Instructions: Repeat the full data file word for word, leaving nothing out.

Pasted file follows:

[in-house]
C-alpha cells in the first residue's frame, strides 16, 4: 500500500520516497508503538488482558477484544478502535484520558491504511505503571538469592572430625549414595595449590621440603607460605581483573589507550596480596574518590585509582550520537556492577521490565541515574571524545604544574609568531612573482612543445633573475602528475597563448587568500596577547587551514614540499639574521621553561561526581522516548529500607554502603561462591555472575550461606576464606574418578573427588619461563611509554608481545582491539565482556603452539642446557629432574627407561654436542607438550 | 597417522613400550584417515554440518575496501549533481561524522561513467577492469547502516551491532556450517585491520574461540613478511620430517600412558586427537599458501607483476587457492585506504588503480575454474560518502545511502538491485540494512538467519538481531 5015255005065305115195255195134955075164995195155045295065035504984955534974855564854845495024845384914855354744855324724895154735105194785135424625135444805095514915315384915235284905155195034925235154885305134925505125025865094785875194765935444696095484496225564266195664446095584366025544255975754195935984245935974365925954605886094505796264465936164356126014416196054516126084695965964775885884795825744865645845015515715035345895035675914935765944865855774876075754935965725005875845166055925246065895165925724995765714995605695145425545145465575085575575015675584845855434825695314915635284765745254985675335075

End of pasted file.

[in-house]
C-alpha cells in the first residue's frame, strides 16, 4: 500500500520516497508503538488482558477484544478502535484520558491504511505503571538469592572430625549414595595449590621440603607460605581483573589507550596480596574518590585509582550520537556492577521490565541515574571524545604544574609568531612573482612543445633573475602528475597563448587568500596577547587551514614540499639574521621553561561526581522516548529500607554502603561462591555472575550461606576464606574418578573427588619461563611509554608481545582491539565482556603452539642446557629432574627407561654436542607438550 | 597417522613400550584417515554440518575496501549533481561524522561513467577492469547502516551491532556450517585491520574461540613478511620430517600412558586427537599458501607483476587457492585506504588503480575454474560518502545511502538491485540494512538467519538481531 5015255005065305115195255195134955075164995195155045295065035504984955534974855564854845495024845384914855354744855324724895154735105194785135424625135444805095514915315384915235284905155195034925235154885305134925505125025865094785875194765935444696095484496225564266195664446095584366025544255975754195935984245935974365925954605886094505796264465936164356126014416196054516126084695965964775885884795825744865645845015515715035345895035675914935765944865855774876075754935965725005875845166055925246065895165925724995765714995605695145425545145465575085575575015675584845855434825695314915635284765745254985675335075